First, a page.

A New Year, a new broom. Resolutions made and broken already. Dry or wet, January is a month of change.
First, there was UCAS’ “shock” announcement that from 2024 the personal statement will be consigned to history. The emergence of ChatGPT has prompted the hard-wired negativity often shown in humans when significant change is suggested.
“Is it possible to believe that these exams are measures of knowledge and/or learning over a period of time?”
Modern education reform seems to change at glacial pace. Ken Robinson’s seminal 2006 TED talk questioning the role of schools and industrialised exam programmes stifling creativity may have received nearly 75 million views, but the National Curriculum, GCSEs and A-levels still seem as resolute as Blake’s satanic mills. Why?
Is it possible to believe that these exams are reasonable measures of knowledge and/or learning over a period of time? Jo-Anne Baird, director of Oxford University Centre for Educational Assessment, certainly thought so in 2019, asserting that “people would be surprised at the amount of research that goes into designing GCSEs…they are often looked at as very innovative by assessment researchers around the world”.
The debate about GCSEs and whether they test exam performance rather than learning, suggests radical change may be distant. And it is left to schools to take the decision to reject the examination system by designing their own courses. Curiously, this brave move is often followed by attempts at ratification from the same bodies governing GCSEs or by the caveat that the new courses sit alongside a suite of GCSEs. Plus ça change?
“GCSEs are the only tangible award available at the time of application.”
A reason for the need for ratification or hybrid models is the importance placed upon GCSEs in the university application process. They are the only tangible award available at the time of application, do carry weight, and are for many universities (especially in the US) a measure of the rigour of the programme.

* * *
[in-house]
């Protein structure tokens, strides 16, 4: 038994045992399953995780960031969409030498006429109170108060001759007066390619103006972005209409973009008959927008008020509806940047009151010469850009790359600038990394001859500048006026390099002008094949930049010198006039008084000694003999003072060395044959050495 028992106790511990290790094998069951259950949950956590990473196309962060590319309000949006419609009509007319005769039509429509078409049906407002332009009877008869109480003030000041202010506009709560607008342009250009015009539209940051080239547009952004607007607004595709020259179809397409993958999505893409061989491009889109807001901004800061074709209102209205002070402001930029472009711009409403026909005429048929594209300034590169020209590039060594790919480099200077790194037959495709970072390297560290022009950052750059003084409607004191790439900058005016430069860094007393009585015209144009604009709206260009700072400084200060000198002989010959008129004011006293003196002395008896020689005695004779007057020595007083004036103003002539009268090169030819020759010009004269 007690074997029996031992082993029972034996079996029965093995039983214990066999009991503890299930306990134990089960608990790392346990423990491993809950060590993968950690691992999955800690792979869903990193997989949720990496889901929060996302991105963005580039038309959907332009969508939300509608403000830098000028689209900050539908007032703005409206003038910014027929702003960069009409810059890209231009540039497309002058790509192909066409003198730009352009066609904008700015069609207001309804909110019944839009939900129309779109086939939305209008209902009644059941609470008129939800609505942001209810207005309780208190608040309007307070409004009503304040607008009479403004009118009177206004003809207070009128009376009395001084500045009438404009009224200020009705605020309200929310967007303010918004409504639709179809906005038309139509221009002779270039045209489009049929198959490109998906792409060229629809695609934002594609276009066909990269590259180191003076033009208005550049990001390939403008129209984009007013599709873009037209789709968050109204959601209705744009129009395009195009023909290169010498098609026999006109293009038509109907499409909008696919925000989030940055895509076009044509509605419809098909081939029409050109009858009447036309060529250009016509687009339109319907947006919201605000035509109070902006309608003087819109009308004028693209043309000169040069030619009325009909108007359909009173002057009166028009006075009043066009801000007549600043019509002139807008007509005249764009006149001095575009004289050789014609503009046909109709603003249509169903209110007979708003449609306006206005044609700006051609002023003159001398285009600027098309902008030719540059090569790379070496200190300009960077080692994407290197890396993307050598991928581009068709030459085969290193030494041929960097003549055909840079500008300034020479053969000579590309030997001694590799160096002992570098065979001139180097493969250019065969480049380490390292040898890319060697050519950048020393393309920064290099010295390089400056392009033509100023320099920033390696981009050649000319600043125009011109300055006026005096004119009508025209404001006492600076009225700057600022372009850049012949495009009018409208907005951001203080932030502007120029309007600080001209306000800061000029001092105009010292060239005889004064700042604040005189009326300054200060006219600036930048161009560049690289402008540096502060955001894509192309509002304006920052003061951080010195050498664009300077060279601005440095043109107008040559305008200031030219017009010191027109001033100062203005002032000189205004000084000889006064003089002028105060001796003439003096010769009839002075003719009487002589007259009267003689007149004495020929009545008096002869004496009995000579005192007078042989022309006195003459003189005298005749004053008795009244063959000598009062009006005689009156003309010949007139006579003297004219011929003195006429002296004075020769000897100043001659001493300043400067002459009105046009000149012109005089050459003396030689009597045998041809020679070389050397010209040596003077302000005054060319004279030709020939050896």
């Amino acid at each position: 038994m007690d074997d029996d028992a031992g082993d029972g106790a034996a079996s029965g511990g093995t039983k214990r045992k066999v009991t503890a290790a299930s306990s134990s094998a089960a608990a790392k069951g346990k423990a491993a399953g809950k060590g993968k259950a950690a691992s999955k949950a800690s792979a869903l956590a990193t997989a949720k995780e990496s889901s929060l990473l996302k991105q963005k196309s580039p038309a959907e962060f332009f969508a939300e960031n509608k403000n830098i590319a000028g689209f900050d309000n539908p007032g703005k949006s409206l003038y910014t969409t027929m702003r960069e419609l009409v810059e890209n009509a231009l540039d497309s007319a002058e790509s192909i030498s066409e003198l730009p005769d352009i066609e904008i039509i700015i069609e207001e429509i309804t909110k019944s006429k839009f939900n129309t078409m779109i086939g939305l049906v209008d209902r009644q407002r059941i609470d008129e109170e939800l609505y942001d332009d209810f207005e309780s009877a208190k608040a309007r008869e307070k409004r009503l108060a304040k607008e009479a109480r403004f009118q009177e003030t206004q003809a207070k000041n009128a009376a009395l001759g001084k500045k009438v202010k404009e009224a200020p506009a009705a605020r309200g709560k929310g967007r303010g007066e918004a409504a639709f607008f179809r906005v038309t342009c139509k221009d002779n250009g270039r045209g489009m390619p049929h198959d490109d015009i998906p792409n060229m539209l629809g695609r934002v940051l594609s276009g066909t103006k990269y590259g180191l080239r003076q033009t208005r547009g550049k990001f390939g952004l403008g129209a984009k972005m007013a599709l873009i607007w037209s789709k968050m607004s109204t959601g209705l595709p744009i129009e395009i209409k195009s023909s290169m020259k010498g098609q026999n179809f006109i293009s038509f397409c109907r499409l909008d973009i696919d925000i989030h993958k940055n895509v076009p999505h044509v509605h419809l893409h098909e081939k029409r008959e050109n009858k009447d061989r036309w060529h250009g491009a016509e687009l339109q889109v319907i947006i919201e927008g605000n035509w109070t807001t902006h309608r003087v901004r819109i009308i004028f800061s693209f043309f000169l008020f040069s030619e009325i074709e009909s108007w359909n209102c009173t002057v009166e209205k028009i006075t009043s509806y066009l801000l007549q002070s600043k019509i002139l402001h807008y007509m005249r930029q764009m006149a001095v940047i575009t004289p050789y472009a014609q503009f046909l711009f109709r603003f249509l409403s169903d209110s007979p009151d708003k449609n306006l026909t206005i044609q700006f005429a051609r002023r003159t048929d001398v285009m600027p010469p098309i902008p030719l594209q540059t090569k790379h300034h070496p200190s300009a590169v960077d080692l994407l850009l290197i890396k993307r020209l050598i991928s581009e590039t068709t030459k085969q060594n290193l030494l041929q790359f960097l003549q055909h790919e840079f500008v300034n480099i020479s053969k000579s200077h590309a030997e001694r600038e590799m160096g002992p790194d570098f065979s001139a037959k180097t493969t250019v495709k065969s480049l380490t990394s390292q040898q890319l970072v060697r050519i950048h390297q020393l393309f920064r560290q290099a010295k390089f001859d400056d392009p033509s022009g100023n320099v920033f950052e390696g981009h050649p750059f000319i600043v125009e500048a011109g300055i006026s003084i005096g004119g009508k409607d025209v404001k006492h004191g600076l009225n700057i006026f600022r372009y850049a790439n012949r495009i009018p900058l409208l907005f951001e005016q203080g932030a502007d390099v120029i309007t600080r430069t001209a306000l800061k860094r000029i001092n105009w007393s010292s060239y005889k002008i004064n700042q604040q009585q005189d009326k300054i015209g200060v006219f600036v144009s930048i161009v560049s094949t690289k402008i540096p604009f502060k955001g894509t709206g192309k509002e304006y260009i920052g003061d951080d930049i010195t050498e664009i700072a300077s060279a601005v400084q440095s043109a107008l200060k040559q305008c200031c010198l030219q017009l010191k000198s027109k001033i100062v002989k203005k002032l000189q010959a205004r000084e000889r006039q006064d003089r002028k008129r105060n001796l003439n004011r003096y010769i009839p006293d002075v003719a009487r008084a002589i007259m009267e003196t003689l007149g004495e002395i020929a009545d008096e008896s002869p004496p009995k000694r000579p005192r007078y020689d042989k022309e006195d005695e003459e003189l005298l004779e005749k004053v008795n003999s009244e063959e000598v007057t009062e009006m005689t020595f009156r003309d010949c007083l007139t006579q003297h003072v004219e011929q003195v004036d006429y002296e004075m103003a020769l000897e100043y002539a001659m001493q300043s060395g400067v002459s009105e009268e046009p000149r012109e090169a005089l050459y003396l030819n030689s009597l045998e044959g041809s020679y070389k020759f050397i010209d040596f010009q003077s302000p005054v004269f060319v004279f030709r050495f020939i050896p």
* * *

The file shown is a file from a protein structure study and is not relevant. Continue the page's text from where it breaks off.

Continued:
There is a feeling that, without further shifts in the admission process, that certification will remain vital. So it was refreshing to hear Lord Patten speak recently of the role of university being “learning, not credentialling” and use Cardinal Newman’s delicious description of university as a place where “enquiry is pushed forward…by the collision of mind with mind”.
Not many educators would disagree with that broad notion but clearly the way in which you arrive at these great seats of learning requires further thought.
Surely, the answer lies in these debates not as polemics but as nuanced conversations — credentials are important. Students must have the relevant and trusted passports to allow them access to the world’s universities. As an international head, I can report that GCSEs, A-levels and the IBDP fit that bill and university admissions teams are clear that these courses offer the right access.
“GCSEs are a foundation from which we explore enriching opportunities.”
Secondly, the capacity of every school to allow minds to collide, to grow intellectual curiosity, to foster the independence required to flourish at university or in work, is a must.
The GCSE was never designed for this purpose. It was a homogeneous examination series to replace the O-levels in line with a new National Curriculum. As such, aren’t we missing the point if we are blaming the GCSE for the ills of secondary education?
The GCSE or an equivalent thereof will exist in the UK and British Schools overseas for a good time to come, not least because of the political mess in the UK, a mess so profound that education seems to have dropped off the political landscape.
“We all hope to educate in the widest and deepest possible way.”
In the meantime, we chart our own course and to deliver a world class education within the framework of British and global education. GCSEs are a foundation from which we explore enriching opportunities. A-levels and IB diplomas open doors to new opportunities and are credentials for entering a world we prepare students for through the co-curriculum, leadership opportunities, layers of academic enrichment, and outstanding pastoral care. We want our students to be able to answer UCAS’ new questions articulately, in the same way that we aim for them to be “interesting people” in any forum.
I won’t be the first head nor the last to espouse these values, we all hope to educate in the widest and deepest possible way. We shape and update what we do, make progress and challenge orthodoxy knowing that we are building on firm foundations laid by the expertise and excellence of those who went before. We change, but not for its own sake.
Apparently C.S. Lewis mused “isn’t it funny how day by day nothing changes but when you look back everything is different”. But then again ChatGPT tells me that although this quote is often attributed to C.S. Lewis, it cannot be found in any of his works.